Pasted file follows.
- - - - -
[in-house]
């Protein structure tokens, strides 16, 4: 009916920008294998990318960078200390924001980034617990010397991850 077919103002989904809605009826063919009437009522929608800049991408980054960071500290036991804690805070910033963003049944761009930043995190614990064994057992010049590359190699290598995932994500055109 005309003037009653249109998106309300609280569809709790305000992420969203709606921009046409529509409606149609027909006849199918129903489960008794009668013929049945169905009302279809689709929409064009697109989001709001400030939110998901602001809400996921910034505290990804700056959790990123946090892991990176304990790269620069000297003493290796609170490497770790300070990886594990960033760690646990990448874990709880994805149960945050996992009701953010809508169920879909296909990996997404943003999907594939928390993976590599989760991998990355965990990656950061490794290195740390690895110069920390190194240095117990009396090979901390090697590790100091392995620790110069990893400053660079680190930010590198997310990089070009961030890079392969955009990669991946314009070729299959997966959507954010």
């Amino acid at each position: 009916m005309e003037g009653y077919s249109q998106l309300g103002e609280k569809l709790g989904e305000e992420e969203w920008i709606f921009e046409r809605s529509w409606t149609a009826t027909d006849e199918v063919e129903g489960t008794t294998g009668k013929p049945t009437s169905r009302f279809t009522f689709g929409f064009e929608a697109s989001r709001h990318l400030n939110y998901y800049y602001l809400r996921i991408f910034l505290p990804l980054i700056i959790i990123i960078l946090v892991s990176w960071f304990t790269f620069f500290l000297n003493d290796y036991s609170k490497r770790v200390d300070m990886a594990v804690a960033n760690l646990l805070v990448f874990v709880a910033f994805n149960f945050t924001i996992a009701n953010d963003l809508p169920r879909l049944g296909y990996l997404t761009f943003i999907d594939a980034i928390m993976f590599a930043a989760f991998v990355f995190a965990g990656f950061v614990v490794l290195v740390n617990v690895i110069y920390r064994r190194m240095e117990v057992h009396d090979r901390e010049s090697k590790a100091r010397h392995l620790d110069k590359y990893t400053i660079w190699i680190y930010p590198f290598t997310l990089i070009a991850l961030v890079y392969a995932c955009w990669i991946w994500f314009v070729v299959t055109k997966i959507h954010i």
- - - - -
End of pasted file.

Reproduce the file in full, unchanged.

[in-house]
């Protein structure tokens, strides 16, 4: 009916920008294998990318960078200390924001980034617990010397991850 077919103002989904809605009826063919009437009522929608800049991408980054960071500290036991804690805070910033963003049944761009930043995190614990064994057992010049590359190699290598995932994500055109 005309003037009653249109998106309300609280569809709790305000992420969203709606921009046409529509409606149609027909006849199918129903489960008794009668013929049945169905009302279809689709929409064009697109989001709001400030939110998901602001809400996921910034505290990804700056959790990123946090892991990176304990790269620069000297003493290796609170490497770790300070990886594990960033760690646990990448874990709880994805149960945050996992009701953010809508169920879909296909990996997404943003999907594939928390993976590599989760991998990355965990990656950061490794290195740390690895110069920390190194240095117990009396090979901390090697590790100091392995620790110069990893400053660079680190930010590198997310990089070009961030890079392969955009990669991946314009070729299959997966959507954010």
């Amino acid at each position: 009916m005309e003037g009653y077919s249109q998106l309300g103002e609280k569809l709790g989904e305000e992420e969203w920008i709606f921009e046409r809605s529509w409606t149609a009826t027909d006849e199918v063919e129903g489960t008794t294998g009668k013929p049945t009437s169905r009302f279809t009522f689709g929409f064009e929608a697109s989001r709001h990318l400030n939110y998901y800049y602001l809400r996921i991408f910034l505290p990804l980054i700056i959790i990123i960078l946090v892991s990176w960071f304990t790269f620069f500290l000297n003493d290796y036991s609170k490497r770790v200390d300070m990886a594990v804690a960033n760690l646990l805070v990448f874990v709880a910033f994805n149960f945050t924001i996992a009701n953010d963003l809508p169920r879909l049944g296909y990996l997404t761009f943003i999907d594939a980034i928390m993976f590599a930043a989760f991998v990355f995190a965990g990656f950061v614990v490794l290195v740390n617990v690895i110069y920390r064994r190194m240095e117990v057992h009396d090979r901390e010049s090697k590790a100091r010397h392995l620790d110069k590359y990893t400053i660079w190699i680190y930010p590198f290598t997310l990089i070009a991850l961030v890079y392969a995932c955009w990669i991946w994500f314009v070729v299959t055109k997966i959507h954010i």